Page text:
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Studies and Records
Volume V

Published by the Norwegian-American Historical Association, Northfield, Minnesota
Copyright 1930 by the Norwegian-American Historical Association

Preface

A migrating person, writes a noted scholar, "is more than flesh and bones, more than clothes, a bundle on his back, and a satchel in his hand -- he is a culture medium, and a part of all human life that has preceded him." In other words, immigrants are people, not lines in a graph, dots on a map, or figures in a table. All that contributes to our understanding of the immigrant adds to our comprehension of American life as a whole. For, as an observer of the American scene remarks, "There are all the colors and forms of humanity in our daily life -- the mingling of races and molding of a race -- the amalgamation of ancient inheritances into a new tradition."

In the essays and documents that comprise the present volume one may catch reflections of "the colors and forms" of one immigrant element in America -- that made up of the people who trace their origins to the western half of the Scandinavian peninsula. One article tells of a fur trader of the early nineteenth century who knew the perils and hardships of wilderness life in the Canadian Northwest. In a group of translated "America letters " -- derived from manuscripts preserved in Norway -- three immigrant women set forth their experiences on the frontier in the foundation period of the upper Mississippi Valley. In another document the captain of an emigrant vessel recounts vividly his observations and experiences on a journey made eighty-six years ago from New York to Wisconsin, then the Mecca of immigrants from the European North. One article describes in concrete terms some of the everyday social and economic aspects of pioneering, with a community in the northern valley of the Mississippi as the point of vantage.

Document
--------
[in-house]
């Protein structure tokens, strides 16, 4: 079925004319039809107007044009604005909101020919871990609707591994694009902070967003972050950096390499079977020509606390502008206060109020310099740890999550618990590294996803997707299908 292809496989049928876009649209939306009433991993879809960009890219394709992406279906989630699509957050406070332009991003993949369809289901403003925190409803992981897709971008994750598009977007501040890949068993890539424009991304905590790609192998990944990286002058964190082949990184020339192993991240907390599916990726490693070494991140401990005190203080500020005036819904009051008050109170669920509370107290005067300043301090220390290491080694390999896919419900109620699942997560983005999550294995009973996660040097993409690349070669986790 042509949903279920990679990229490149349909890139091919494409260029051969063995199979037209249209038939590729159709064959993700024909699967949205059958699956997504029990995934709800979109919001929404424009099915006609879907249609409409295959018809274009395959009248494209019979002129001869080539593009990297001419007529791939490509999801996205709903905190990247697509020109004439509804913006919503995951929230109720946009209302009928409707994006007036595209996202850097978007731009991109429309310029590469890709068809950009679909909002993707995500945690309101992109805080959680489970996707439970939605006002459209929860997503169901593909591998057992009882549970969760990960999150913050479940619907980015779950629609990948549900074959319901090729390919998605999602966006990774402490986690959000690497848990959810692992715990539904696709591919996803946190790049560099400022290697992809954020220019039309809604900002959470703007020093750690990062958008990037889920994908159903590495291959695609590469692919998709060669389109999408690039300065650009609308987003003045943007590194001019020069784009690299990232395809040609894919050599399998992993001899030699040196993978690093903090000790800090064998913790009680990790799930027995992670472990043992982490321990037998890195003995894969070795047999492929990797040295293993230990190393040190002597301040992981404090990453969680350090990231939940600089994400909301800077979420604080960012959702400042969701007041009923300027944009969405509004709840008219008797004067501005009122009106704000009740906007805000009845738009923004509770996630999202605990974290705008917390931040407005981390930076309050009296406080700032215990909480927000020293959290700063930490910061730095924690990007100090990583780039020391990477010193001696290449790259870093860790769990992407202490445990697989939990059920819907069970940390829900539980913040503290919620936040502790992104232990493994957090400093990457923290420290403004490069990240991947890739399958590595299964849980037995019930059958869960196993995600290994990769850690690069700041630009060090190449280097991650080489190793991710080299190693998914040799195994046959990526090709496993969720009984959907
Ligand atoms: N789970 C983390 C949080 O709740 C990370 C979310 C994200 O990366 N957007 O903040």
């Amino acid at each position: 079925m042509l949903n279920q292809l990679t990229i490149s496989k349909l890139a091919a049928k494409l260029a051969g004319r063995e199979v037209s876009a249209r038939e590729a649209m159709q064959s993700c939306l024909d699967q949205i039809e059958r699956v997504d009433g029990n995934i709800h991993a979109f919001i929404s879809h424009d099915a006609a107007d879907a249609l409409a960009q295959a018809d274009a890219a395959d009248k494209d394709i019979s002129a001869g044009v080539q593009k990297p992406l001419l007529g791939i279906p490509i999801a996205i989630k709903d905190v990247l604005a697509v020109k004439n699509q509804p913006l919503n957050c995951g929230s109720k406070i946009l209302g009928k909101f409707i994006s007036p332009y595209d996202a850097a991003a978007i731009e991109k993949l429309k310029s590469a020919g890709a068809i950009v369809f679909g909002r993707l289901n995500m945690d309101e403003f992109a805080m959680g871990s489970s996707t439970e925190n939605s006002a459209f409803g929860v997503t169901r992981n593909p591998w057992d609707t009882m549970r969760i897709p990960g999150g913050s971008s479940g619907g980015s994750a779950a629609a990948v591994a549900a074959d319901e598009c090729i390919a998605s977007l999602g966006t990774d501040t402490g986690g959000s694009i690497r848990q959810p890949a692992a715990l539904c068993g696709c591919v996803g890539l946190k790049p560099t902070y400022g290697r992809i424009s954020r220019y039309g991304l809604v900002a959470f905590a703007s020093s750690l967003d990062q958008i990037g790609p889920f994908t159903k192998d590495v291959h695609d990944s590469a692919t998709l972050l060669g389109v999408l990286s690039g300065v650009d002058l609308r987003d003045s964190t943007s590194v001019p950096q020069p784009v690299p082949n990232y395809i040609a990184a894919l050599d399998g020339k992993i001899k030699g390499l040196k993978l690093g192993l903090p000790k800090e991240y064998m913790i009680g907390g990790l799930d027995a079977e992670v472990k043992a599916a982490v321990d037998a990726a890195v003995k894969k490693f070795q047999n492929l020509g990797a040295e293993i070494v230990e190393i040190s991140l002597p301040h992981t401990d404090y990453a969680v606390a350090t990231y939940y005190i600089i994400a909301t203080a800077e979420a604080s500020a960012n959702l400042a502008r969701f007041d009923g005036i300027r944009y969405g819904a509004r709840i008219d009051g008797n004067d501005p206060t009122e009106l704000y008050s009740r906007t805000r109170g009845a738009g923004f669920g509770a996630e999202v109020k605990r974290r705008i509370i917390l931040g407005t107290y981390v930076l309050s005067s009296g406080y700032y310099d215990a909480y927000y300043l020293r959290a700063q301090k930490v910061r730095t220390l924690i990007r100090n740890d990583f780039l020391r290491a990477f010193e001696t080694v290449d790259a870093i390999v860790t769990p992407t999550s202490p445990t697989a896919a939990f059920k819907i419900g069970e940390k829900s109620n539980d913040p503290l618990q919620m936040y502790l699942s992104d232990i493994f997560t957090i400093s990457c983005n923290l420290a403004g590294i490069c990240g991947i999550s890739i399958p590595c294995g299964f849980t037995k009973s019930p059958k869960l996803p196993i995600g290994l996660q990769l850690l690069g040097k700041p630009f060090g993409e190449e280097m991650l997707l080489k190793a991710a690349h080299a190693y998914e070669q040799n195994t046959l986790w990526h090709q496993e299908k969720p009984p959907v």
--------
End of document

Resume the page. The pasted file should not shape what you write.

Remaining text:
That the Norwegian immigrant has sought to interpret himself in relation to both the new world and the old is demonstrated in the appraisal of Norwegian-American fiction, herewith published. This study is timely in view not only of the place that one book in this class -- Giants in the Earth -- has made for itself in the general literature of the pioneer West, but also of the current interest in "regional fiction." The novels necessarily devote much attention to the struggle with nature and the problem of material well-being, but they also disclose the profound interest that the Norwegian immigrants had in religious questions. The concern of many Norwegian-Americans about Lutheran fundamentals was brought to the point of an emotional explosion in the early eighties by the American visit of Bjørnstjerne Bjørnson, poet, orator, and fearless controversialist. The article dealing with this curious episode, buttressed by many contemporary expressions of opinion, has more than an episodic importance, for it lights up a wide background. Significant, too, from the point of view of promoting understanding of the transplanting of religious views and of the fixing of their roots in American soil is the article explaining the origins of a Norwegian-American Lutheran college.

The inclusion of a bibliographical survey of recent writings dealing with Norwegian-American history marks a new departure in the present series. The interest and usefulness of this check list are so obvious that it is planned to give place to similar compilations in succeeding volumes of STUDIES AND RECORDS,

Theodore C. Blegen
Minnesota Historical Society
St. Paul, Minnesota

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